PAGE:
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Jesus Araujo, MD, PhD


Jesus Araujo, MD, PhD

UCLA Physician Jesus Araujo, MD, PhD specializes in Cardiology / Cardiovascular Disease.
Cardiology / Cardiovascular Disease
Language Spoken
English, Spanish
Hospital Affiliation
Ronald Reagan UCLA Medical Center
State License Number
(310) 825-8811 Information and referral
Fax Number
(310) 206-9133
Email Address

UCLA Cardiology
200 UCLA Medical Plaza 365-C
Los Angeles, CA 90095

Cardiovascular Disease, UCLA School of Medicine, 1998 - 2003
Internal Medicine, Beth Israel Medical Center, 1995 - 1998
Internal Medicine, Beth Israel Medical Center, 1994 - 1995
MD, Universidad Central de Venezuela, 1991
Congestive Heart Failure, General Cardiology, Heart Valve Disease, Transesophageal Echocardiogram, Transthoracic Echocardiography
Department Affiliation
Provider, Cardiology, Kurlan Heart Center
Research Interest

The main research interests of our laboratory are focused on two areas of investigation:

1) Environmental Cardiology: We are dissecting the mechanisms by which exposure to air particulate matter promotes atherosclerosis and ischemic heart disease and studying gene-environment interactions of relevance in the development of cardiovascular disease. We have determined that air pollutant chemicals such as those present in diesel exhaust particles are able to induce inflammatory genes in endothelial cells, in a synergistic fashion with oxidized phospholipids. This synergy was also present in tissues harvested from animals exposed to concentrated ambient ultrafine particles which are the smallest (<0.18 µm) and most abundant particulate pollutants in urban settings, responsible for the largest promotion of atherosclerosis as compared with particles of bigger size. One of the mechanisms how air pollution appears to promote atherosclerosis is via the generation of dysfunctional HDL that either loses its anti-inflammatory capacity or even becomes proinflammatory.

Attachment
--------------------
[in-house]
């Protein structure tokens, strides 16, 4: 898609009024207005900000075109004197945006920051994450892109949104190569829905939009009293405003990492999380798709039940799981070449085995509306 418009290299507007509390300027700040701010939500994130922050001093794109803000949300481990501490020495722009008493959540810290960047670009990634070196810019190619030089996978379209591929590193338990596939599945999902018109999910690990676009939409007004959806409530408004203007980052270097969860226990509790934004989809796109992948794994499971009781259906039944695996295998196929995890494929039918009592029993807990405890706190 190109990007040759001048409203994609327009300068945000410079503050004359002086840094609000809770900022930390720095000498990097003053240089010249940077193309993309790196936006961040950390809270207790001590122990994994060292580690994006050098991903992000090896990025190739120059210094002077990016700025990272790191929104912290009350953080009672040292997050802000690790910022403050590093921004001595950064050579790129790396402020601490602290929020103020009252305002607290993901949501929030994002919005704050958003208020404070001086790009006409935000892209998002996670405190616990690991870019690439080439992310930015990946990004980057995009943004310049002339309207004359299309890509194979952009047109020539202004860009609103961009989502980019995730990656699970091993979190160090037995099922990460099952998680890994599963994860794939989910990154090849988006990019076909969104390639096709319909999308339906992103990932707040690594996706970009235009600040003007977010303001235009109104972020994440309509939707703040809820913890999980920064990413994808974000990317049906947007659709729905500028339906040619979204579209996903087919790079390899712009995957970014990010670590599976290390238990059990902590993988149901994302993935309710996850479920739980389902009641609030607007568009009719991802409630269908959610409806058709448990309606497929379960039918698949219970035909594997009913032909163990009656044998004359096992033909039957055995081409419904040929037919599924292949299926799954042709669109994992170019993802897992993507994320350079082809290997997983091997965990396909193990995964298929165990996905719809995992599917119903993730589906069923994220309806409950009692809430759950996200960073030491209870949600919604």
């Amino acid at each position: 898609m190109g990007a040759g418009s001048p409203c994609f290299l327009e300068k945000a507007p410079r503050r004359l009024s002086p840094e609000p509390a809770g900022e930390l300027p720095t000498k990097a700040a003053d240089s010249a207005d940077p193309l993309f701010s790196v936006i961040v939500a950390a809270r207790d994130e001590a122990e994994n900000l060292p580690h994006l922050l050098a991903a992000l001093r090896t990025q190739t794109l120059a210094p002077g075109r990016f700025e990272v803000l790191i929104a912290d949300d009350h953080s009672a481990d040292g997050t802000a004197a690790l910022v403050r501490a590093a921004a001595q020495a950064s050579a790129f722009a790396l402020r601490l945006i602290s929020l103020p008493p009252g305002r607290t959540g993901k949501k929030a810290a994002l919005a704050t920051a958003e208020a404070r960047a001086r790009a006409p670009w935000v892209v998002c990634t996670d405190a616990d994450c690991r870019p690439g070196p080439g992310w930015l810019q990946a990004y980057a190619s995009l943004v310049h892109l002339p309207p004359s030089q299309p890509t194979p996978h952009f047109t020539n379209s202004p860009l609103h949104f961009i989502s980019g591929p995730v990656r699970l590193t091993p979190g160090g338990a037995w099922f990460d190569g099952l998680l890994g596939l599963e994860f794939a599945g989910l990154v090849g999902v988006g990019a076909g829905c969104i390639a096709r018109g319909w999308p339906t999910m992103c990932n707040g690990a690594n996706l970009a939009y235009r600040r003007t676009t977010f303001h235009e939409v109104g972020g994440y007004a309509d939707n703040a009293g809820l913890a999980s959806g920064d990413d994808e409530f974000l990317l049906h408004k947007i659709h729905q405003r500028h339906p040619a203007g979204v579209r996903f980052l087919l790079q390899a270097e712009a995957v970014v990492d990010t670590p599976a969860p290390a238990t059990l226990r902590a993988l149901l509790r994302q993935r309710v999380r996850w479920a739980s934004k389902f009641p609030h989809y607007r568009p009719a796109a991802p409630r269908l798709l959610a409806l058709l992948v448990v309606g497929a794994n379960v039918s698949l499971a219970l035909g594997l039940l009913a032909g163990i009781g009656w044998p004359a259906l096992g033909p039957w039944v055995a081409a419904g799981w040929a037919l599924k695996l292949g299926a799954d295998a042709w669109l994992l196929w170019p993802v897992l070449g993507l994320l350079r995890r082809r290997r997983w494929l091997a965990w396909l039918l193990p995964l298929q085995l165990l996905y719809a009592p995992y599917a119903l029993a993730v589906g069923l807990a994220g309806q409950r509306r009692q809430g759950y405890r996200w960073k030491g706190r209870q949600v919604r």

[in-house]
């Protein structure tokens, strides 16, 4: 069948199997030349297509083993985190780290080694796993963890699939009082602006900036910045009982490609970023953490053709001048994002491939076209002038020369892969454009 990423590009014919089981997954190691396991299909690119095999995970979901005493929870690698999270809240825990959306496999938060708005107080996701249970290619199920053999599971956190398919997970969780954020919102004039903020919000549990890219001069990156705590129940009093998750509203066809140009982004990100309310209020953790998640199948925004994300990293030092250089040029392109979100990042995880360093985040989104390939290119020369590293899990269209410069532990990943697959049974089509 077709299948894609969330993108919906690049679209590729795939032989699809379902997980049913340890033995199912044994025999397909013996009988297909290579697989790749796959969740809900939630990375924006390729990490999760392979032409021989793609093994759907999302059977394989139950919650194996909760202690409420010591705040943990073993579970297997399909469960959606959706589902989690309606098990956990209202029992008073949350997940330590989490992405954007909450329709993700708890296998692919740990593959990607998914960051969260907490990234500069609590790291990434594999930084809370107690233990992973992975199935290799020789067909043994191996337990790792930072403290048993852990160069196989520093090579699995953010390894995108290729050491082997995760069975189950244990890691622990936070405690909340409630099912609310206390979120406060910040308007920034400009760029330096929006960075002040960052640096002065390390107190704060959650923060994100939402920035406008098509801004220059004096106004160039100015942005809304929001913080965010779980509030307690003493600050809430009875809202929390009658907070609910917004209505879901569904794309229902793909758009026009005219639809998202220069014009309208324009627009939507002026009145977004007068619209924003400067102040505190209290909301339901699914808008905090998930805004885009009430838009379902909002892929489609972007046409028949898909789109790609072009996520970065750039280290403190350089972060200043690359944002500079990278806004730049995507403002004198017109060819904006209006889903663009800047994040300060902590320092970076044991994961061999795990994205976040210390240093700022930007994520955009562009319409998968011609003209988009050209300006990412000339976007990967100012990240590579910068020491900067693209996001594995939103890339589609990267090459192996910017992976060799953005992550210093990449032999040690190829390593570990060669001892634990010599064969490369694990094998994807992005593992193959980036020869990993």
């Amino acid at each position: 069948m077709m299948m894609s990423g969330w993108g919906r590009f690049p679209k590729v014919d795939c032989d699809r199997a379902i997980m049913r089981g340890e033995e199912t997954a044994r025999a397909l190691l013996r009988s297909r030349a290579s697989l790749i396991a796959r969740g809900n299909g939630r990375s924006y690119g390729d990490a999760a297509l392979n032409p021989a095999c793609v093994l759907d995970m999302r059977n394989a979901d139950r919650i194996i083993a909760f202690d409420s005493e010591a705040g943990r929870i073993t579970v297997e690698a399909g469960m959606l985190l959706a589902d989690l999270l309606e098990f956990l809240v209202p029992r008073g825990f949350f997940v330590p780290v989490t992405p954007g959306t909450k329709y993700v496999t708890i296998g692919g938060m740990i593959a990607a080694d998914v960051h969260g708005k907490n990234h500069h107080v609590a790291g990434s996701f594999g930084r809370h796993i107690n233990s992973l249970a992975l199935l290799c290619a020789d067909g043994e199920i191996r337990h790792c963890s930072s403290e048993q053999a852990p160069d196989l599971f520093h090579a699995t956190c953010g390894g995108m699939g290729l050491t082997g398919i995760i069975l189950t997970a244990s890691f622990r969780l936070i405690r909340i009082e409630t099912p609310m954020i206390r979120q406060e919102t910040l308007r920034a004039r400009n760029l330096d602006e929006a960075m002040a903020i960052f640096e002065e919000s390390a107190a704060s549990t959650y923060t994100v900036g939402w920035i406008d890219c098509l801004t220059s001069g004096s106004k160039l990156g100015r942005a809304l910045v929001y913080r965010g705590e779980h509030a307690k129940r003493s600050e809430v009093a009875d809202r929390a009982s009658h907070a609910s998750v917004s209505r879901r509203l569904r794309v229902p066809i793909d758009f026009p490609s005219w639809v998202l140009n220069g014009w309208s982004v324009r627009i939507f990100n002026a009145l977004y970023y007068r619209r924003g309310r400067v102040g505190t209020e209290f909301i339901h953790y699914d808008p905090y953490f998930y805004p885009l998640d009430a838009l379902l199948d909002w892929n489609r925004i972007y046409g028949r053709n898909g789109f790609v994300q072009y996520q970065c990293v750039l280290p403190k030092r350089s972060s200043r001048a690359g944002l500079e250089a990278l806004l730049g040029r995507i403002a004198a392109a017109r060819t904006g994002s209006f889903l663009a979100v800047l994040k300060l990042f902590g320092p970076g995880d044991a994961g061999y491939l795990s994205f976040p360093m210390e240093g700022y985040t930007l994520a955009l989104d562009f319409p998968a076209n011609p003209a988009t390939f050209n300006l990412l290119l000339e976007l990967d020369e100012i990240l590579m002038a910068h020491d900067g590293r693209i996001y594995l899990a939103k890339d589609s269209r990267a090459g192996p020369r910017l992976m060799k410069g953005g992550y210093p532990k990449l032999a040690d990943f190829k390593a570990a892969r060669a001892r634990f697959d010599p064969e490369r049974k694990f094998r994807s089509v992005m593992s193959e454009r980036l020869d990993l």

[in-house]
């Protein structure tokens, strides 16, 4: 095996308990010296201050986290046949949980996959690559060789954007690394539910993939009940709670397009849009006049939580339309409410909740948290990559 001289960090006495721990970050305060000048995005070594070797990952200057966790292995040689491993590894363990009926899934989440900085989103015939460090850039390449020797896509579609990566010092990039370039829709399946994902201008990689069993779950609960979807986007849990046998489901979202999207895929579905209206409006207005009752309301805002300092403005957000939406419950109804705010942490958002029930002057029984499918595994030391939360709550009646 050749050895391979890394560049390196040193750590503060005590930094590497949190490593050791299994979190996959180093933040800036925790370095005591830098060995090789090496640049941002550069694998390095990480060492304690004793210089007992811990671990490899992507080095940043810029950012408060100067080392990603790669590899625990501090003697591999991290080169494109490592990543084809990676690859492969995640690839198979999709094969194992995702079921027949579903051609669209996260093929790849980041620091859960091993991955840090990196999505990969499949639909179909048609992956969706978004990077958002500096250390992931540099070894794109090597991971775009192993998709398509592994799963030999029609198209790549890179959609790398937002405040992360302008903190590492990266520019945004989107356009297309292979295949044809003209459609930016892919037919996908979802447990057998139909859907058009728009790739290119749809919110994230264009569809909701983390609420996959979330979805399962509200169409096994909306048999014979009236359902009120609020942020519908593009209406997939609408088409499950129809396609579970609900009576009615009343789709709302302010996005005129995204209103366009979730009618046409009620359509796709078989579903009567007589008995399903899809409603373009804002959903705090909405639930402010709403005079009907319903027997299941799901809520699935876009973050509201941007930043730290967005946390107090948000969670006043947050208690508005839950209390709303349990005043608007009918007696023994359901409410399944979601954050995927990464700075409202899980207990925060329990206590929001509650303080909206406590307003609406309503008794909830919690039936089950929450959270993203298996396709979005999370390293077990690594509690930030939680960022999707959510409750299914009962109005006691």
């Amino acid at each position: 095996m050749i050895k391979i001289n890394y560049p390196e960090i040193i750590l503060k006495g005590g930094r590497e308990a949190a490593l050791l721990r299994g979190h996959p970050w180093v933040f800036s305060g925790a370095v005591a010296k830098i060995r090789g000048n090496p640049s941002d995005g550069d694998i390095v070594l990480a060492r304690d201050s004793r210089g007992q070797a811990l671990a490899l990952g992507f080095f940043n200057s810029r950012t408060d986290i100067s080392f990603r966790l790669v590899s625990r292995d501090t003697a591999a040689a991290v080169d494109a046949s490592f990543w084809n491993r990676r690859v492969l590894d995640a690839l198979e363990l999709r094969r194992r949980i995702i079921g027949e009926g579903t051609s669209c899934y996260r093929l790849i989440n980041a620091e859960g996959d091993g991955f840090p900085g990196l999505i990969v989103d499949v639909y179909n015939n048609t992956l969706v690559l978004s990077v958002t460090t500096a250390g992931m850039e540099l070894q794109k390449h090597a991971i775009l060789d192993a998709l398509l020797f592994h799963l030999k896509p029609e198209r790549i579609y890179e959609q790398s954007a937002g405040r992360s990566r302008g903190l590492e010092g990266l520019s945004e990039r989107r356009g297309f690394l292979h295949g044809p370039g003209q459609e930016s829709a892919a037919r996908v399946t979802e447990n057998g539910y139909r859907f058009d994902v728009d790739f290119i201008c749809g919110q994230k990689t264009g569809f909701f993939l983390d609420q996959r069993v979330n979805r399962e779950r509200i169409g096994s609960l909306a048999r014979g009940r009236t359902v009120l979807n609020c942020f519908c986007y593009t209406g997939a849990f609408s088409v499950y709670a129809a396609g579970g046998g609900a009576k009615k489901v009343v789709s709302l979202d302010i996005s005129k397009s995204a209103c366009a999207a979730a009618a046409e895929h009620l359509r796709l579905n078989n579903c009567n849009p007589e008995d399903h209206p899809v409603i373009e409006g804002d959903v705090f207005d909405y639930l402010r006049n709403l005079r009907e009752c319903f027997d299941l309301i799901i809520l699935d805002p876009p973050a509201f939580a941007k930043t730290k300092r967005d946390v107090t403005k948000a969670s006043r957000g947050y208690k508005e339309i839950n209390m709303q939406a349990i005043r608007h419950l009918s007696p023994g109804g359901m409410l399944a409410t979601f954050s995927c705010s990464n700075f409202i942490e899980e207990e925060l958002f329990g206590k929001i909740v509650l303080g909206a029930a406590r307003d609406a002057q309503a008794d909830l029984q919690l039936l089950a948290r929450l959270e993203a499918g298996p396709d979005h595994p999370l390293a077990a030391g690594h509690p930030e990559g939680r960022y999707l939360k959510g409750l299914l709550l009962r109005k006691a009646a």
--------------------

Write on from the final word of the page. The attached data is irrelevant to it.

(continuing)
2) Biology of vascular oxidative stress: We are interested in genes and pathways of relevance in the vascular oxidative stress generated in atherosclerosis and cardiac allograft rejection response, such as heme oxygenase-1 (HO-1) and its transcription factor Nrf2. We have shown that HO-1 is an important antioxidant and anti-inflammatory protective gene that may play a central role in orchestrating the antioxidant defense of vascular cells. We are currently studying how is that HO-1 expression modulates various inflammatory pathways via the use of genetic and biochemical approaches. We have established a good complementation in between our two areas of investigation as it appears that the generation of reactive oxygen species in the vasculature and the expression of Nrf2-regulated antioxidant genes represent important elements in the systemic effects of air particulate pollutants.


1. Araujo JA, Meng L, Tward A, Hancock WW, Zhai Y, Lee A, Iyer S, Buelow R, Busuttil RW, Shih DM, Lusis AJ, Kupiec-Weglinski JW. Systemic rather than local heme oxygenase-1 overexpression improves cardiac allograft outcomes in a new transgenic mouse. J Immunol 2003: 171: 1572-80.

2. Tsuchihashi SI, Livhits M, Zhai Y, Bussutil RW, Araujo JA, Kupiec-Weglinski JW. Basal rather than induced HO-1 levels are crucial in the antioxidant cytoprotection. J Immunol 2006, 177: 4749-57.

3. Orozco LD, Kapturczak MH, Barajas B, Wang X, Weinstein MM, Wong J, Deshane J, Bolisetty S, Shaposhnik Z, Shih D, Agarwal A, Lusis AJ, Araujo JA. Heme oxygenase-1 expression in macrophages plays a beneficial role against atherosclerosis. Circ Research 2007; 100: 1703-1711.

4. Gong KW, Zhao W, Li N, Barajas B, Kleinman M, Sioutas C, Horvath S, Lusis AJ, Nel A, Araujo JA. Air pollutant chemicals and oxidized lipids exhibit genome wide synergistic effects on endothelial cells. Genome Biology 2007; 8: R149.

5. Araujo JA, Barajas B, Kleinman M, Wang X, Bennett B, Gong KW, Navab M, Harkema J, Sioutas C, Lusis AJ, Nel A. Ambient particulate pollutants in the ultrafine range promote early atherosclerosis and systemic oxidative stress. Circ Research 2008; 102 (online ahead of print).

Also see publications in My PubMed page.

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